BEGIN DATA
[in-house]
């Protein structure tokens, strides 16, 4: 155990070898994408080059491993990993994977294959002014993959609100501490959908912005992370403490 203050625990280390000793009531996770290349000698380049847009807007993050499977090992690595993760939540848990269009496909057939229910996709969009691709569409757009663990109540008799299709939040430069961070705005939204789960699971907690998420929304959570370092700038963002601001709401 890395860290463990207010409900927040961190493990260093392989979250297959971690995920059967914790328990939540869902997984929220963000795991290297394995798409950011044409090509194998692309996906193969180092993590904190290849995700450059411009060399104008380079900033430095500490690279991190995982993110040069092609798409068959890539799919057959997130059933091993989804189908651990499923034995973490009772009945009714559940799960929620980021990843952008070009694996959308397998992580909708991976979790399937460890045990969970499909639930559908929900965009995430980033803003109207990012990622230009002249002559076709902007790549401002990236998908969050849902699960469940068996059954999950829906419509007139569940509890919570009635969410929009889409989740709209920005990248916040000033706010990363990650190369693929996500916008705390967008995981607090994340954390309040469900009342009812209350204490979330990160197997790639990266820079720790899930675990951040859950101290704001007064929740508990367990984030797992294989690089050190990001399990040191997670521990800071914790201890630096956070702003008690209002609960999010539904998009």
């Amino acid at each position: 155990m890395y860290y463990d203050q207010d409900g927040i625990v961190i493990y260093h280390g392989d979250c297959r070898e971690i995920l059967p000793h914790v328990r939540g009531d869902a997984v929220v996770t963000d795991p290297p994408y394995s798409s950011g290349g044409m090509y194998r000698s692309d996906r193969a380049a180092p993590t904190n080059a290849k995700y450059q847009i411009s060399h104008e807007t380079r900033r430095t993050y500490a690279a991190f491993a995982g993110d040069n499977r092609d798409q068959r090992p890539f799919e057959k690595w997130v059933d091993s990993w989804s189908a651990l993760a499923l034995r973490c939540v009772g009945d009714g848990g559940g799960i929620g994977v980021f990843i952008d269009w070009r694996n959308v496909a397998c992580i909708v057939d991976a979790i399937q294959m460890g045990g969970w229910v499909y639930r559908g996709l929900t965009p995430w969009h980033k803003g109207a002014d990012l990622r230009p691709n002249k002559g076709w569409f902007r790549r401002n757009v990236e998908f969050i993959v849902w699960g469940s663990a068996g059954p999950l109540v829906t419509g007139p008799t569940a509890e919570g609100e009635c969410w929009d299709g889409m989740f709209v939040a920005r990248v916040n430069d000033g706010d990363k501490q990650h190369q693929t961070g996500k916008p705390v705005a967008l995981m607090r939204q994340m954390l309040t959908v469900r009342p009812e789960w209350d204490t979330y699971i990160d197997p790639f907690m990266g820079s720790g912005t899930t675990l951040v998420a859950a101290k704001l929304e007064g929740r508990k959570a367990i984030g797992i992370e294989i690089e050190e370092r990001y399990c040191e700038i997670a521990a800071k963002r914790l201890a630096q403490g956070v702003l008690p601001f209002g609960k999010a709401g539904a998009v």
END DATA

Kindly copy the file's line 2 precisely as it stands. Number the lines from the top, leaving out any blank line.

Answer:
């Protein structure tokens, strides 16, 4: 155990070898994408080059491993990993994977294959002014993959609100501490959908912005992370403490 203050625990280390000793009531996770290349000698380049847009807007993050499977090992690595993760939540848990269009496909057939229910996709969009691709569409757009663990109540008799299709939040430069961070705005939204789960699971907690998420929304959570370092700038963002601001709401 890395860290463990207010409900927040961190493990260093392989979250297959971690995920059967914790328990939540869902997984929220963000795991290297394995798409950011044409090509194998692309996906193969180092993590904190290849995700450059411009060399104008380079900033430095500490690279991190995982993110040069092609798409068959890539799919057959997130059933091993989804189908651990499923034995973490009772009945009714559940799960929620980021990843952008070009694996959308397998992580909708991976979790399937460890045990969970499909639930559908929900965009995430980033803003109207990012990622230009002249002559076709902007790549401002990236998908969050849902699960469940068996059954999950829906419509007139569940509890919570009635969410929009889409989740709209920005990248916040000033706010990363990650190369693929996500916008705390967008995981607090994340954390309040469900009342009812209350204490979330990160197997790639990266820079720790899930675990951040859950101290704001007064929740508990367990984030797992294989690089050190990001399990040191997670521990800071914790201890630096956070702003008690209002609960999010539904998009």